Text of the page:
Welfare Counselling – HMRC provides guidance on Employee Assistance ProgrammesMonday, January 12th, 2009
In a recent update to the Employment Income Manual (EIM), HMRC provides clarification on the tax status of welfare counselling services provided by means of Employee Assistance Programmes.
Welfare counselling is exempt from tax as a minor benefit under the provisions of The Income Tax (Benefits in Kind) (Exemption for Welfare Counselling) Regulations 2000 where it is provided to employees generally on similar terms.
The term “welfare counselling” means counselling of any kind other than
- medical treatment of any kind, or
- advice on finance (other than on debt problems), advice on tax (other than pensions advice), or on leisure or recreation, and legal advice.
The types of subjects that the exemption is intended to cover include:
- problems at work
- debt problems
- alcohol and other drug dependency
- career concerns
- equal opportunities
- sexual abuse
- harassment and bullying
- conduct and discipline
- personal relationship difficulties.
Some welfare counselling schemes, or Employee Assistance Programmes (EAPs), provide a mixture of services, some of which may be exempt, some of which may not. In principle, therefore, such all-inclusive schemes do not meet the conditions for exemption if they include counselling that is specifically excluded. HMRC’s advice is that it would be better for employers to provide two schemes, one that provides exempt services, another that provides non-exempt services. However, guidance in the Employment Income Manual for tax inspectors is that they should apply common sense where a scheme “consists substantially of facilities that satisfy the terms of the exemption”.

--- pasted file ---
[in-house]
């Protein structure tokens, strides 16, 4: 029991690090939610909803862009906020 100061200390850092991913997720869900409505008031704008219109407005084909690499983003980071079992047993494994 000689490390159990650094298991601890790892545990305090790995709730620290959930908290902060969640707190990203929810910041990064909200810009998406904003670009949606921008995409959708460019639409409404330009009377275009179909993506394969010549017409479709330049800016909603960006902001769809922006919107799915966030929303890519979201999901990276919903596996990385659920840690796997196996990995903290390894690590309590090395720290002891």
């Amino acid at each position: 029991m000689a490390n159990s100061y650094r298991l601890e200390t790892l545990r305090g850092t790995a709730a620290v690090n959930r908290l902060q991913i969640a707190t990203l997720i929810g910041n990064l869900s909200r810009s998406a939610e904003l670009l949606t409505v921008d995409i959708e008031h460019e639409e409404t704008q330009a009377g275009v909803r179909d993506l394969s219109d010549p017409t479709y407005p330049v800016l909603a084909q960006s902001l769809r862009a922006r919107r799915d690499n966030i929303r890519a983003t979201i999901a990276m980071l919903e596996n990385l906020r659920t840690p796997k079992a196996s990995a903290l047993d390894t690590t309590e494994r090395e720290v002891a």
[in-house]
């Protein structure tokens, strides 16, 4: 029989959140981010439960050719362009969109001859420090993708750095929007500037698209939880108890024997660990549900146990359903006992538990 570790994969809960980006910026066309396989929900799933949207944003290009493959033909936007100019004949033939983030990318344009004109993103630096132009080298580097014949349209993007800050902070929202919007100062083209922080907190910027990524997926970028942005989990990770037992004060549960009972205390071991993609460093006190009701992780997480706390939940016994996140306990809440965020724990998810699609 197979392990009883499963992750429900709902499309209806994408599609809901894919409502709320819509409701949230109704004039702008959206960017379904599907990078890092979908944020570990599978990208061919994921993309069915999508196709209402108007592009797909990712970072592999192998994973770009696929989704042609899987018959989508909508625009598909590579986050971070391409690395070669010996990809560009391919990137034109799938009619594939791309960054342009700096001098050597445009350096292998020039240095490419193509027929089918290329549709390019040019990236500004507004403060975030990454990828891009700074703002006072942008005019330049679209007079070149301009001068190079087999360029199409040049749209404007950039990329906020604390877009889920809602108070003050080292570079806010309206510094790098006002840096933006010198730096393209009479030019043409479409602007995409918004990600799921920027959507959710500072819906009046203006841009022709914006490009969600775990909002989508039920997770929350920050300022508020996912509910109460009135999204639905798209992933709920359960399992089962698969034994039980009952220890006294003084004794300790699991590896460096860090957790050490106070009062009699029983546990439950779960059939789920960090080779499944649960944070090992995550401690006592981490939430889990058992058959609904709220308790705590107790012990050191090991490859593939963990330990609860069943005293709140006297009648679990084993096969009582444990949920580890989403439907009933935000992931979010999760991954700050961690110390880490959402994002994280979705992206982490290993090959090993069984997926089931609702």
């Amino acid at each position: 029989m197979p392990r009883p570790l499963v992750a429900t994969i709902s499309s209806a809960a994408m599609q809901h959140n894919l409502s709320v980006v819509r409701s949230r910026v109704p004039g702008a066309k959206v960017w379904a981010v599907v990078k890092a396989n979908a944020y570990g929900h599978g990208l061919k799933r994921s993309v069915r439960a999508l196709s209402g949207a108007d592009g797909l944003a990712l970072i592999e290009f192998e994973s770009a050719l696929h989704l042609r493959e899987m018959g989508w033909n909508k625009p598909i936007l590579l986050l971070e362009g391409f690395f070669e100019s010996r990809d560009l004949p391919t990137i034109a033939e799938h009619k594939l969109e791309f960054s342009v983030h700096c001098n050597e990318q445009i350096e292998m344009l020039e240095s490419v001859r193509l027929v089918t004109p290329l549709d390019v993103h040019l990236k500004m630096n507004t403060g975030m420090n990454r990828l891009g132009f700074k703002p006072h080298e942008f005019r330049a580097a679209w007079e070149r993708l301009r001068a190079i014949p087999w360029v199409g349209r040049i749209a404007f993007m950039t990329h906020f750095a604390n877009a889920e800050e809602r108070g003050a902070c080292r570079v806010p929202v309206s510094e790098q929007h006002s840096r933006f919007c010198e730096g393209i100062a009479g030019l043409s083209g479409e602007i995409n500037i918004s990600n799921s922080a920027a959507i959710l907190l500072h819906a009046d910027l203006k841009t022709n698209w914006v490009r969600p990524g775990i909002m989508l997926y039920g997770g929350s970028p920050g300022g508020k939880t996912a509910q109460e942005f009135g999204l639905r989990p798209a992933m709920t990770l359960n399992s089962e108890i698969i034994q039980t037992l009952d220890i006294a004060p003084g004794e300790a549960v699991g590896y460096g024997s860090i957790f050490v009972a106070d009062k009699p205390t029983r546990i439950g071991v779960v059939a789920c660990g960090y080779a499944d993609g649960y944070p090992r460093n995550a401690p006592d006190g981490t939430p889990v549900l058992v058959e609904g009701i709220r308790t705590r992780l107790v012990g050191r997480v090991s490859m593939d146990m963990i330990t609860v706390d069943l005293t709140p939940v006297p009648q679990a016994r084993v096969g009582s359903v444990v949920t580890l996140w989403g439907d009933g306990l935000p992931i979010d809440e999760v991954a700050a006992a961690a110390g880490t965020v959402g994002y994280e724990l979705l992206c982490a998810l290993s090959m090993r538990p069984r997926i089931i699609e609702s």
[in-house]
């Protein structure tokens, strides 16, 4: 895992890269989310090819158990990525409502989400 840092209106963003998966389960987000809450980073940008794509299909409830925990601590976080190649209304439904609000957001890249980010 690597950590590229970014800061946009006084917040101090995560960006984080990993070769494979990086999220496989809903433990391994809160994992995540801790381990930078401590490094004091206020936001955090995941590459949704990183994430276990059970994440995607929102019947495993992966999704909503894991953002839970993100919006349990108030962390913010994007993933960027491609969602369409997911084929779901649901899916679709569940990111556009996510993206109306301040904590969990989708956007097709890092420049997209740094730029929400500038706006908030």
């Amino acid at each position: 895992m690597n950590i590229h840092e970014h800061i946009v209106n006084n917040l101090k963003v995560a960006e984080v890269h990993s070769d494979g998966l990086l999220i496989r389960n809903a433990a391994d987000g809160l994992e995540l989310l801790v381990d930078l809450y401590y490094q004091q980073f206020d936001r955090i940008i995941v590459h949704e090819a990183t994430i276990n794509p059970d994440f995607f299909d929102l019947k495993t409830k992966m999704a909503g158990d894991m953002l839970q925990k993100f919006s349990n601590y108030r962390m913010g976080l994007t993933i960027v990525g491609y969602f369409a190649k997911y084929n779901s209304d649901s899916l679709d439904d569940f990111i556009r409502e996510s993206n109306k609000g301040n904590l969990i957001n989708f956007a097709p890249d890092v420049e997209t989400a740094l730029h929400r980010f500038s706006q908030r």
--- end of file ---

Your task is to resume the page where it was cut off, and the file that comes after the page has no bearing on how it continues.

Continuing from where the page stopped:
Such a common sense approach is helpful where it is difficult to determine whether particular counselling falls within or without the exemption. For example, an employee may have an alcohol or drug dependency problem and, as a result, defaults on mortgage payments. The phone call to the EAP may, as a result, include aspects of the problem that are exempt – the dependency problem – and not exempt – the legal advice on mortgages. If the fundamental problem is exempt, the consequential legal advice would not mean that the exemption is lost.
HMRC has agreed a set of guidelines for these issues with the UK Employee Assistance Professionals Association (EAPA) and the exemption will not be lost as long as the guidelines are followed. Further information is available at www.hmrc.gov.uk/specialist/welfare-counselling.htm.
The exemption does not apply to welfare counselling provided to an employee’s dependents or family or household members. However, as employees may be affected by family and relationship difficulties, HMRC accepts that limited services can be provided to dependents and family members without the exemption being lost as long as:
- there is no separate helpline number for spouse/partner/dependents
- a spouse/partner/dependent is not offered personal face-to-face counselling
- a spouse/partner/dependent does not have access to any legal information component of the service.
Exemption for welfare counselling
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